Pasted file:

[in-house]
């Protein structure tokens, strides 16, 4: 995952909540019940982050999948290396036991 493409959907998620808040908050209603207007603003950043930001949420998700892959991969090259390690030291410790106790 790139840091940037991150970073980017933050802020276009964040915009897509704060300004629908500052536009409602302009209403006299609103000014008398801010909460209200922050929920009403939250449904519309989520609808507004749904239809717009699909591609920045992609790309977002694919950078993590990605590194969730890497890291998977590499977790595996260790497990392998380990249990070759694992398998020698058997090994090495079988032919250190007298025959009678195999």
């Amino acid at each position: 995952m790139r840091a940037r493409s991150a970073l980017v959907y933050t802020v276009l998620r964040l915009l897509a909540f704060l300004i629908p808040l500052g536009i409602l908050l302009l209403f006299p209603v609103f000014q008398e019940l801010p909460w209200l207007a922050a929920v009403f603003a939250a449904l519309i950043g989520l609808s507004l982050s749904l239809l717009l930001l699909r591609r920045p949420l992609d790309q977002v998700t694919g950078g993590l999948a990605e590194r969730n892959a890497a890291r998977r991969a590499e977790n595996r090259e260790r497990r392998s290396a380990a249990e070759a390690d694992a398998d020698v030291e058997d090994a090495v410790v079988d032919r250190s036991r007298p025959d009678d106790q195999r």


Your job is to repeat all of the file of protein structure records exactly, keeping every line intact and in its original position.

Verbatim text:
[in-house]
């Protein structure tokens, strides 16, 4: 995952909540019940982050999948290396036991 493409959907998620808040908050209603207007603003950043930001949420998700892959991969090259390690030291410790106790 790139840091940037991150970073980017933050802020276009964040915009897509704060300004629908500052536009409602302009209403006299609103000014008398801010909460209200922050929920009403939250449904519309989520609808507004749904239809717009699909591609920045992609790309977002694919950078993590990605590194969730890497890291998977590499977790595996260790497990392998380990249990070759694992398998020698058997090994090495079988032919250190007298025959009678195999």
């Amino acid at each position: 995952m790139r840091a940037r493409s991150a970073l980017v959907y933050t802020v276009l998620r964040l915009l897509a909540f704060l300004i629908p808040l500052g536009i409602l908050l302009l209403f006299p209603v609103f000014q008398e019940l801010p909460w209200l207007a922050a929920v009403f603003a939250a449904l519309i950043g989520l609808s507004l982050s749904l239809l717009l930001l699909r591609r920045p949420l992609d790309q977002v998700t694919g950078g993590l999948a990605e590194r969730n892959a890497a890291r998977r991969a590499e977790n595996r090259e260790r497990r392998s290396a380990a249990e070759a390690d694992a398998d020698v030291e058997d090994a090495v410790v079988d032919r250190s036991r007298p025959d009678d106790q195999r």